Private stadium funds get push in D.C.


WASHINGTON - Advocates for preserving a Major League Baseball team said yesterday that their strategy involves trying to convince D.C. Council Chairman Linda W. Cropp that the city is committed to attracting private stadium financing on its own without being required to do so.

The mayor's office, the D.C. Sports and Entertainment Commission and business leaders with the Greater Washington Board of Trade all are trying to convince Cropp to drop a requirement - which they consider unnecessary - that a proposed new ballpark be funded with at least 50 percent private money.

The requirement, contained in a Cropp amendment approved Tuesday night, has jeopardized the relocation of the former Montreal Expos to Washington because baseball says the mandate runs contrary to the city's prior commitment to fund the stadium itself.

The Board of Trade, a regional network of business and nonprofit leaders, sent an e-mail to its 1,200 member companies yesterday asking them to call Cropp and "urge her to modify the legislation passed by the council at her request."

The e-mail noted that baseball "was willing to accept Chairman Cropp's original plan to seek private financing." Under that plan, the city would solicit and evaluate private stadium bids. If no acceptable offers were found, the stadium construction bonds would be paid for with public funds.

Lobbying on the issue intensified the past two days with the creation of several new Web sites rallying support for baseball and urging people to sign petitions or contact Cropp.

"We were sitting around after the vote and said we've got to get off the AstroTurf and do something," said John Hlinko, co-founder of "We've got 1,000 members in a little more than 24 hours. It's pretty astonishing," said Hlinko, vice president of a public affairs firm specializing in online communications.

Cropp has said she questions whether the city has "the will" to obtain private financing without being pushed. Business leaders and the mayor's office are trying to convince her otherwise and see "if she'd be willing to compromise," said Chris Bender, an aide to Mayor Anthony A. Williams.

"We agreed with the chairman that the language for exploring private financing should go in the bill in the first place. I think we've shown the will to do it," Bender said in an interview.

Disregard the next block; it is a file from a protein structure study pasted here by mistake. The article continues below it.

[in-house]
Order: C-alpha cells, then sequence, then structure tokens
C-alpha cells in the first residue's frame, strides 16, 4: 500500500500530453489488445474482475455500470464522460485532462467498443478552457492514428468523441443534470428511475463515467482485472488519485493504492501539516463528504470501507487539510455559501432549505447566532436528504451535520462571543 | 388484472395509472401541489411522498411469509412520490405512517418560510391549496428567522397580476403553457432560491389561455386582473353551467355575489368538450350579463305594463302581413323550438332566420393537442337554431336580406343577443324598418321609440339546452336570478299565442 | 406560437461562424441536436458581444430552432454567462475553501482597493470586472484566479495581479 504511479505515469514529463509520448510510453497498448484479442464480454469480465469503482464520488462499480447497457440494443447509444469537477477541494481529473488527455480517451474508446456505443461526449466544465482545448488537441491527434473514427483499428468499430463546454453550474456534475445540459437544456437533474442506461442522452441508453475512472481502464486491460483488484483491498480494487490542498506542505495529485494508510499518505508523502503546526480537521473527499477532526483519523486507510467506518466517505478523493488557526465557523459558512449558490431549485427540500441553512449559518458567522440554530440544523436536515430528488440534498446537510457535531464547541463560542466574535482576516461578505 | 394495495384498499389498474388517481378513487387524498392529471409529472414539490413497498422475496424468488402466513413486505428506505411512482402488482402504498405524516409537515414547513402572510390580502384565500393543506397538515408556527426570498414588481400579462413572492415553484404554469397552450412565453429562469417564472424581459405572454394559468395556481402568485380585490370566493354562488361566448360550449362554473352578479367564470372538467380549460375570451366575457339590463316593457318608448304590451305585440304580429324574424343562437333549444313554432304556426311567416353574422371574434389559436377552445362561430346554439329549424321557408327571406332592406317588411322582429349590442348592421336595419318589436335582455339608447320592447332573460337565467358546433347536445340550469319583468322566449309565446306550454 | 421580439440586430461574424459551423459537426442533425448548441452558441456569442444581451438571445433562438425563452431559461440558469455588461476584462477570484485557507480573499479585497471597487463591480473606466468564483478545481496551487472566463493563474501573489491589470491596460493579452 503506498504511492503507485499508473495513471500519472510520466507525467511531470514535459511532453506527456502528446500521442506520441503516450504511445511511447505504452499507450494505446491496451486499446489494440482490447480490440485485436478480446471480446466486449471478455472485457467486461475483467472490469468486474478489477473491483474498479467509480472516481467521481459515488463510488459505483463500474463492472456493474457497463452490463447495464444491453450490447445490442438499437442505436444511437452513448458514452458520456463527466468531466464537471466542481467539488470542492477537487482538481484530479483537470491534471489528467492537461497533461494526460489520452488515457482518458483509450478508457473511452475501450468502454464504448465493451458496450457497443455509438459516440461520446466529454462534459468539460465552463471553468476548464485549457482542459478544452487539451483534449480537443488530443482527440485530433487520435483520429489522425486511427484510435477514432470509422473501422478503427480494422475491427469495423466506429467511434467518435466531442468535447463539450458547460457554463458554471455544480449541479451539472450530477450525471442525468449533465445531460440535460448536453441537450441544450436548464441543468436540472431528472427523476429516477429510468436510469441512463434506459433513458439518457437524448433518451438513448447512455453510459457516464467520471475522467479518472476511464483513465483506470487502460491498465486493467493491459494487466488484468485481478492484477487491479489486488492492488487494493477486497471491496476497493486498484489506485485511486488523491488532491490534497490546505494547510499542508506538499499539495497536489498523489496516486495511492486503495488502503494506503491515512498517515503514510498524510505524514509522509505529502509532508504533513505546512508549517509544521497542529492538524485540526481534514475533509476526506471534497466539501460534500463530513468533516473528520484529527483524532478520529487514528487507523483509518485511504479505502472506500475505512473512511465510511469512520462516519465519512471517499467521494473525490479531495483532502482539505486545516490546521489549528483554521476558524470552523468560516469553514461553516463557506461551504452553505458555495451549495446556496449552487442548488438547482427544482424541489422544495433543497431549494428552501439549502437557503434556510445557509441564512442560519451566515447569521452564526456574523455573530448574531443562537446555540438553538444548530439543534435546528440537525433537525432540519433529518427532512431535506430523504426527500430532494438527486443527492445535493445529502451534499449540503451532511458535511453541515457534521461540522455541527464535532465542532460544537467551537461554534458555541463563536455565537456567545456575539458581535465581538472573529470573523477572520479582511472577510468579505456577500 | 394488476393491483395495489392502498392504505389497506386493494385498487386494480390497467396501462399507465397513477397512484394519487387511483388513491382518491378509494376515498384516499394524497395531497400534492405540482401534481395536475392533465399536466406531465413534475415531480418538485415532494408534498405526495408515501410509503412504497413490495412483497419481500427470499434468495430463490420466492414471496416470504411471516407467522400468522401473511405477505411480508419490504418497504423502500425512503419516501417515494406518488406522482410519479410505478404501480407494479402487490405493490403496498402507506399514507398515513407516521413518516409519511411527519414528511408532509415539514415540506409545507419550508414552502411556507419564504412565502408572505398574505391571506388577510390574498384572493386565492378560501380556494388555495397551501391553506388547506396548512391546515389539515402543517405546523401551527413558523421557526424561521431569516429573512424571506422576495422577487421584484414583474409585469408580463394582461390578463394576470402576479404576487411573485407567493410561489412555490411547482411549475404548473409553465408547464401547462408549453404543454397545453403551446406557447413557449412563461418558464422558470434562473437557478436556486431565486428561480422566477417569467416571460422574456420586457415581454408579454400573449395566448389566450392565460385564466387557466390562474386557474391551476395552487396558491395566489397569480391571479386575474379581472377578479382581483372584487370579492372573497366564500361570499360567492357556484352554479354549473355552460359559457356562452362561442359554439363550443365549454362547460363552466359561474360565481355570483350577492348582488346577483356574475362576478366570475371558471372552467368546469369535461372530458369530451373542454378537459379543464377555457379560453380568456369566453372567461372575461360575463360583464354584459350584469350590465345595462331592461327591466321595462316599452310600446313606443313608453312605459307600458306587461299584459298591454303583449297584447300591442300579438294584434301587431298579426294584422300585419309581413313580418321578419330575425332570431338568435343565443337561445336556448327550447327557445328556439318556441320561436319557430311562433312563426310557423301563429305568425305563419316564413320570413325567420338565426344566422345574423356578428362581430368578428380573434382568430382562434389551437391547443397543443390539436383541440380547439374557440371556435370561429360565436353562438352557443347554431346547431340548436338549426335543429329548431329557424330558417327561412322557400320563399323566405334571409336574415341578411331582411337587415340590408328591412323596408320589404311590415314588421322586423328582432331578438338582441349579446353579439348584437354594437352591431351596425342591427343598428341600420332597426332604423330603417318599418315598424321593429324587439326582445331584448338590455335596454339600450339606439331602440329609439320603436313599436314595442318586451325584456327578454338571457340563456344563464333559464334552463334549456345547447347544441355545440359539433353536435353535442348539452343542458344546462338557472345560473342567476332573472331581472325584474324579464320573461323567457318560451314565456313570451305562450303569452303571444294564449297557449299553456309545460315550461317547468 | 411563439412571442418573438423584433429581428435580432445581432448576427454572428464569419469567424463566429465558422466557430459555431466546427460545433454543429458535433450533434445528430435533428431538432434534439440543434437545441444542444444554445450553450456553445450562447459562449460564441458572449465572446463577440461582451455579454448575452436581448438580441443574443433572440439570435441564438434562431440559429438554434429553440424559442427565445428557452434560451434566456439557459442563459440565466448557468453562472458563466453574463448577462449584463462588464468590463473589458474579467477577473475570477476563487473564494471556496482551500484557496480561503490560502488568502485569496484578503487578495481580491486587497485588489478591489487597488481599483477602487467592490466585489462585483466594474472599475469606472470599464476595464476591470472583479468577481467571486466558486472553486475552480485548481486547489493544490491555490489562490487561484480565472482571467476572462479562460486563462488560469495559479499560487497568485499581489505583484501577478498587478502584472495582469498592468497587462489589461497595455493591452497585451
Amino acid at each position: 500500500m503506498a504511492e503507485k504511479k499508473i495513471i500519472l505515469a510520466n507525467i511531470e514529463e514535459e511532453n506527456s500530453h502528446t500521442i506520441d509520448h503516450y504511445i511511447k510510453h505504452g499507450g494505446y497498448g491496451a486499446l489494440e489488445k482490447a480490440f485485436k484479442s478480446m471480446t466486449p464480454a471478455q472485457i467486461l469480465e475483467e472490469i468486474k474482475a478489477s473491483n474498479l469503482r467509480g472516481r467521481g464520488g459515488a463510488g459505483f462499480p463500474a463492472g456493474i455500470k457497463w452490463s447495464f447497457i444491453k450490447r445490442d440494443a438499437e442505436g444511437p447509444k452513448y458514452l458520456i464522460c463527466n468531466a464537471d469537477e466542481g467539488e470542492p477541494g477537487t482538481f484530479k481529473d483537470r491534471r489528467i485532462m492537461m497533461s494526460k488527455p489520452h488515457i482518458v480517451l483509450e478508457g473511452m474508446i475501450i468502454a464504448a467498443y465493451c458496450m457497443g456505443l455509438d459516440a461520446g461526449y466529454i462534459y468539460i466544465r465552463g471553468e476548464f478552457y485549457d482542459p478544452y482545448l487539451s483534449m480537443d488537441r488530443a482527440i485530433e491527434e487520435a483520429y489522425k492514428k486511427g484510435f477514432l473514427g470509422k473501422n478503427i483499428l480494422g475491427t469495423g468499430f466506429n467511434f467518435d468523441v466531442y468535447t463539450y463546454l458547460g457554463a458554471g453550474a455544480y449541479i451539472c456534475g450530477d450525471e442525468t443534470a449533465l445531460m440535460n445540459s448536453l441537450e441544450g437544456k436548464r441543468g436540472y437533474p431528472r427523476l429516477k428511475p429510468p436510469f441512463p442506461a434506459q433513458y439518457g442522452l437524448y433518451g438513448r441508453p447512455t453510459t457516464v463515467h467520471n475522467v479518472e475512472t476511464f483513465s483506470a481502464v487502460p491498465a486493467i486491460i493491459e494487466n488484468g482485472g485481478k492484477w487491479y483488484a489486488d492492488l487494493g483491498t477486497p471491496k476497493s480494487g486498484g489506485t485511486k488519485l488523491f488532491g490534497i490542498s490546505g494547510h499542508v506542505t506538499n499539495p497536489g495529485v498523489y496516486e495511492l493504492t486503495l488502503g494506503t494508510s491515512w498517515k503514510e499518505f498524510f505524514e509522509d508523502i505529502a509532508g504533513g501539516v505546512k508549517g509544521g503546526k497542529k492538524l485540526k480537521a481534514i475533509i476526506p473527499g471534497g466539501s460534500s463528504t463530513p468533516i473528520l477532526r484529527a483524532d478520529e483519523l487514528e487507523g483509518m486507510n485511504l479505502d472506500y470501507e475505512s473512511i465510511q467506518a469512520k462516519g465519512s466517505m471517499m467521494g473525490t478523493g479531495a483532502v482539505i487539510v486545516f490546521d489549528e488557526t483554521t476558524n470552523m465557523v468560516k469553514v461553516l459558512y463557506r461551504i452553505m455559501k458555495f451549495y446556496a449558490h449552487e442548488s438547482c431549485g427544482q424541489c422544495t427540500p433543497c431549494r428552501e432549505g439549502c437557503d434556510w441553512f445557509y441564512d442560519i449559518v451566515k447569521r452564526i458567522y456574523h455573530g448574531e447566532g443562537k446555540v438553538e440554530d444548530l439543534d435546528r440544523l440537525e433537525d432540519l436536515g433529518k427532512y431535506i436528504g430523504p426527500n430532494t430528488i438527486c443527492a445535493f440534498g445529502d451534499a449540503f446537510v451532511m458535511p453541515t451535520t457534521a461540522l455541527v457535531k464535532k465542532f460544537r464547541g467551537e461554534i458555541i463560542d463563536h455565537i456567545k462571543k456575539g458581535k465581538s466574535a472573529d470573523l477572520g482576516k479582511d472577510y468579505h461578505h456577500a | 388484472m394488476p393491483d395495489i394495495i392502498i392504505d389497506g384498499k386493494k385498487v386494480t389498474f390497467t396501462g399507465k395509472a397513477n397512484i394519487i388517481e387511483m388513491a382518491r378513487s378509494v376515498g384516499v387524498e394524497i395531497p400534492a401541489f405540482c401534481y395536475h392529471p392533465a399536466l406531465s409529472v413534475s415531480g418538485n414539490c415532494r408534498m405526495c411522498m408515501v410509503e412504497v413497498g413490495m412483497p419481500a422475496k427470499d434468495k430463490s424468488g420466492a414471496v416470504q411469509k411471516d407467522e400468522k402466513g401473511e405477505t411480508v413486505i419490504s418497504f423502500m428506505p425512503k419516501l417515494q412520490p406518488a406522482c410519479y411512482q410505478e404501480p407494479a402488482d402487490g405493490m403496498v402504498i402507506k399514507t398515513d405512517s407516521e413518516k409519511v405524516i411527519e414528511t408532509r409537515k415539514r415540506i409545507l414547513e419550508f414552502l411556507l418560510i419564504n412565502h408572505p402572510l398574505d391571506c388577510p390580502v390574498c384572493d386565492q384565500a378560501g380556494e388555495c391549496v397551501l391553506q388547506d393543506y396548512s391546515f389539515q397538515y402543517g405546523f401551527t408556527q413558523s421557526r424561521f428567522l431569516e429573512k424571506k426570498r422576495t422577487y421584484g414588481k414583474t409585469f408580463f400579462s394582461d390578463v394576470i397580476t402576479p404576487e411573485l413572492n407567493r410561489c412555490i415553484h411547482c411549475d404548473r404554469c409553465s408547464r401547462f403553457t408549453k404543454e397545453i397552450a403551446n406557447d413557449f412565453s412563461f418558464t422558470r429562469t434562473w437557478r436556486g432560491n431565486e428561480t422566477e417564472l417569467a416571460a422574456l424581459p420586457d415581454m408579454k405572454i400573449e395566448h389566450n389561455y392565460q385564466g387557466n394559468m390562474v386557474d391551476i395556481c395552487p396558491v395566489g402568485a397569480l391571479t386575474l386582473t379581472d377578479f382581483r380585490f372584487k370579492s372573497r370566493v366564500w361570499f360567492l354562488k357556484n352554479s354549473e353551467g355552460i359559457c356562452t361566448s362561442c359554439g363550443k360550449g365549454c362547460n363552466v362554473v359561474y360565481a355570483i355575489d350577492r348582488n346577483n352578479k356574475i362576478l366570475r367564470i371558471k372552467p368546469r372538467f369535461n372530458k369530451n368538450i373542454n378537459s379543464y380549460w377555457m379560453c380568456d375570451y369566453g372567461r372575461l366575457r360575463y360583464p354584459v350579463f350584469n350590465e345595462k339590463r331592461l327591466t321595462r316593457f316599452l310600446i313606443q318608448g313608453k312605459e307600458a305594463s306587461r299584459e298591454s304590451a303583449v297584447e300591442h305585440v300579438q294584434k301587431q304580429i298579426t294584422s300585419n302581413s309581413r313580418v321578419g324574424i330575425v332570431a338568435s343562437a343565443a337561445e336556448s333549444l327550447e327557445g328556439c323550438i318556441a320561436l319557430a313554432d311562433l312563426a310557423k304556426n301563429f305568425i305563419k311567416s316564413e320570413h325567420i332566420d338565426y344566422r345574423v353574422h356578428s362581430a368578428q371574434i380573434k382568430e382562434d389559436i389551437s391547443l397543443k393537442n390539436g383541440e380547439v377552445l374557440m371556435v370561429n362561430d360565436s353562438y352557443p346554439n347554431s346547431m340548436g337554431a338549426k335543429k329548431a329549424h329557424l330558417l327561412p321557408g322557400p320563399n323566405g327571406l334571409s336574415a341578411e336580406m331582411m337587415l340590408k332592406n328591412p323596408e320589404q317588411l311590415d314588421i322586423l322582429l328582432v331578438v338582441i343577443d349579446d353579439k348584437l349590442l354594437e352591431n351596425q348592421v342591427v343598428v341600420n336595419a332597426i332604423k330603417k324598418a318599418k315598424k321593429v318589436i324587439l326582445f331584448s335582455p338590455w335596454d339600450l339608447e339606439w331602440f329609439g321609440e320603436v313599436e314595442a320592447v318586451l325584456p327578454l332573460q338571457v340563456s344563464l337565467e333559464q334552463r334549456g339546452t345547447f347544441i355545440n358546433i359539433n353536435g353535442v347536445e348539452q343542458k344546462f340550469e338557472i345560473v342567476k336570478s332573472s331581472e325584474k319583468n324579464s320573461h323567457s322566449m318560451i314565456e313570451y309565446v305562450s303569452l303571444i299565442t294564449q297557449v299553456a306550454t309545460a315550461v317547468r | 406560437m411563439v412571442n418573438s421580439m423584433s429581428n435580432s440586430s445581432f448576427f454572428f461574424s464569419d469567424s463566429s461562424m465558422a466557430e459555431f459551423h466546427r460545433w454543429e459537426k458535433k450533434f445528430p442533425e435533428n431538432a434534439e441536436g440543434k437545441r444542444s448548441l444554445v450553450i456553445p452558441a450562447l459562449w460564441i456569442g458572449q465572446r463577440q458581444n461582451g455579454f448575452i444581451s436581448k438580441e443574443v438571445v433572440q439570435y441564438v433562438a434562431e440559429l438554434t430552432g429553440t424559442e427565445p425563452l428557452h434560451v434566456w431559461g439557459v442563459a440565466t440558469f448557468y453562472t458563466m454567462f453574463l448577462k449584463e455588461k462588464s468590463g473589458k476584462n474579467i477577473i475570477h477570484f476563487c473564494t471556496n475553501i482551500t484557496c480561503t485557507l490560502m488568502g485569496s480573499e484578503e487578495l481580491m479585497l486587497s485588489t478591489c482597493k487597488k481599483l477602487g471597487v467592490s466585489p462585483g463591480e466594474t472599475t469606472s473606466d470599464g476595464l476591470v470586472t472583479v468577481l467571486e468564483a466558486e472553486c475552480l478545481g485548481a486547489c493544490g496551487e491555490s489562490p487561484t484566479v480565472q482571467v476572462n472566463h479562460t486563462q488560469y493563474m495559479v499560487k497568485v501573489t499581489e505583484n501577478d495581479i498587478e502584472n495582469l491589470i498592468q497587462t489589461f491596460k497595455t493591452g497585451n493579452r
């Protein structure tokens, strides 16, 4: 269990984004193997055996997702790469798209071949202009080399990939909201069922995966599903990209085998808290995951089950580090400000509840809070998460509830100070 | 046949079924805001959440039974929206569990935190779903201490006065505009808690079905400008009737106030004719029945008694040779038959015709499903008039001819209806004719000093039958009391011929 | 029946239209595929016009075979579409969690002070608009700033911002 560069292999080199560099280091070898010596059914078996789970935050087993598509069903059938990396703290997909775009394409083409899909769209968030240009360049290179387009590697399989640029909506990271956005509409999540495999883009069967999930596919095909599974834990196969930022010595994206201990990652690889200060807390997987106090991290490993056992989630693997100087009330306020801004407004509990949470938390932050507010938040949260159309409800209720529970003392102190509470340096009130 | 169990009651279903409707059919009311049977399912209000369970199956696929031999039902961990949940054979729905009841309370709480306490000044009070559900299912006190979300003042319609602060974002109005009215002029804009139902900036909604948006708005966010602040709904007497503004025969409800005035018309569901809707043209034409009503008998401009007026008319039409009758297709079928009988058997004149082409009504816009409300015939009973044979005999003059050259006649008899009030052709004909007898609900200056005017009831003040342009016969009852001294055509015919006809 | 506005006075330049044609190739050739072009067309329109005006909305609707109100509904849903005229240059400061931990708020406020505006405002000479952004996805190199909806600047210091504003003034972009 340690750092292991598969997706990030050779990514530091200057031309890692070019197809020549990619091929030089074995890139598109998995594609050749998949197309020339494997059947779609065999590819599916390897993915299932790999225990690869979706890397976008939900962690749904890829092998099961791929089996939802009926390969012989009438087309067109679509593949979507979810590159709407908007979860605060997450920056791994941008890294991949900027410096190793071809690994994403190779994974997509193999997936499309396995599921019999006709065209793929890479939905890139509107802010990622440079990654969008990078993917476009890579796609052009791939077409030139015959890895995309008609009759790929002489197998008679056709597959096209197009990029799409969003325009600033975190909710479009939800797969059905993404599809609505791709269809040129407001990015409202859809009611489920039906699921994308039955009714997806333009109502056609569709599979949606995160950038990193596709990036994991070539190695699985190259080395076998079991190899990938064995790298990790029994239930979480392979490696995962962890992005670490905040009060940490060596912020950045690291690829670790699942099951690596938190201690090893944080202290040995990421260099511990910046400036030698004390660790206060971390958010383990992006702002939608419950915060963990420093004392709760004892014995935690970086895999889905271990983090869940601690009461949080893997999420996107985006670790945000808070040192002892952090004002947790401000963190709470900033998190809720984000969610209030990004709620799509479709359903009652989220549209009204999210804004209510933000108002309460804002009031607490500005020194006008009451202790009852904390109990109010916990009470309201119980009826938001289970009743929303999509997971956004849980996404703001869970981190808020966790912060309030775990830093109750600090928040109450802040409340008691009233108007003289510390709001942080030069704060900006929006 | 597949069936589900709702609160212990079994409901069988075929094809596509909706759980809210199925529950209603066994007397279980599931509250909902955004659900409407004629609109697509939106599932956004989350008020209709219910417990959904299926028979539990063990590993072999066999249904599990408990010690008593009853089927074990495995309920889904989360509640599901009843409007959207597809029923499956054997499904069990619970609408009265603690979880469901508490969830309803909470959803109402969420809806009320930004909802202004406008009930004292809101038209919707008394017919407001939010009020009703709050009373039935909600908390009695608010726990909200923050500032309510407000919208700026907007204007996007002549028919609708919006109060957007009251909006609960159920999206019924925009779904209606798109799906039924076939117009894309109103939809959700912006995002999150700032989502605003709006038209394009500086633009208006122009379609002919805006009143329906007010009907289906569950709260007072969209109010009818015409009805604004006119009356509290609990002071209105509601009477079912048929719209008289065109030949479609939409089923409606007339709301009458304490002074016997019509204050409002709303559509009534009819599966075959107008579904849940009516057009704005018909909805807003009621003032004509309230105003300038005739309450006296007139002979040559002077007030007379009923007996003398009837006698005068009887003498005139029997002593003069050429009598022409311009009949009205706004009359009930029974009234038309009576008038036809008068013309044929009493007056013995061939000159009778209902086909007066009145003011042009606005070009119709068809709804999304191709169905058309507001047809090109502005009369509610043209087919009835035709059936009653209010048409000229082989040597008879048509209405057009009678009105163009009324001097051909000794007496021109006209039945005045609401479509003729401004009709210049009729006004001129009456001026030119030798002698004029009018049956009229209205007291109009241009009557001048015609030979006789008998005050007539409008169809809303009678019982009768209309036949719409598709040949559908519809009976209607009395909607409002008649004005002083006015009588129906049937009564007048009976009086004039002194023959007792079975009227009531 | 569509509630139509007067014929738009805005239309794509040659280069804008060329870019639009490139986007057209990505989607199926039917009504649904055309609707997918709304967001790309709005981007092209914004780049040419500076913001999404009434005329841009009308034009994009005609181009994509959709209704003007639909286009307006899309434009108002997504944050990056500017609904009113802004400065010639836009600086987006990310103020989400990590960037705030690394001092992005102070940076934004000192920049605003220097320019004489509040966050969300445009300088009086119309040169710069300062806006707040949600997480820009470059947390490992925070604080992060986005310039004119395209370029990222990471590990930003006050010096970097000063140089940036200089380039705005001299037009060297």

Cropp could not be reached for comment on the lobbying effort.

Cropp told WTOP radio yesterday that she has met with representatives of a coalition of banks hoping to work out a deal. The city also is looking at a stadium parking deal, and Cropp has explored an arrangement in which a developer would own the stadium and lease it back.

Major League Baseball has said it would accept private financing, but only if it is not mandatory. Baseball told the city in a letter on Tuesday: "If the District wants to pursue alternative private financing, we will have no objection so long as the terms are in compliance with the Baseball Stadium Agreement" signed by the mayor on Sept. 29.

Baseball has since said that Cropp's amendment went too far, and is "wholly unacceptable." The city has until Dec. 31 to lock in a new stadium financing plan. The plan Cropp objected to relied mostly on a gross receipts tax on the city's largest businesses and a tax on stadium concessions.

Cropp told WTOP that she would put the stadium bill back on the agenda at this Tuesday's meeting, but only if there appeared to be movement.

She told the station she'd like to get baseball, the council and the mayor at the negotiating table together. "I would like to have that, so the mayor and the chairman of the council can be together, trying to get a better deal," she said.

"I don't want the deal to be over," Cropp said. "If I wanted it to be over, I would have voted with six of my colleagues who decided the deal was to be over," she said of the 7-6 vote.

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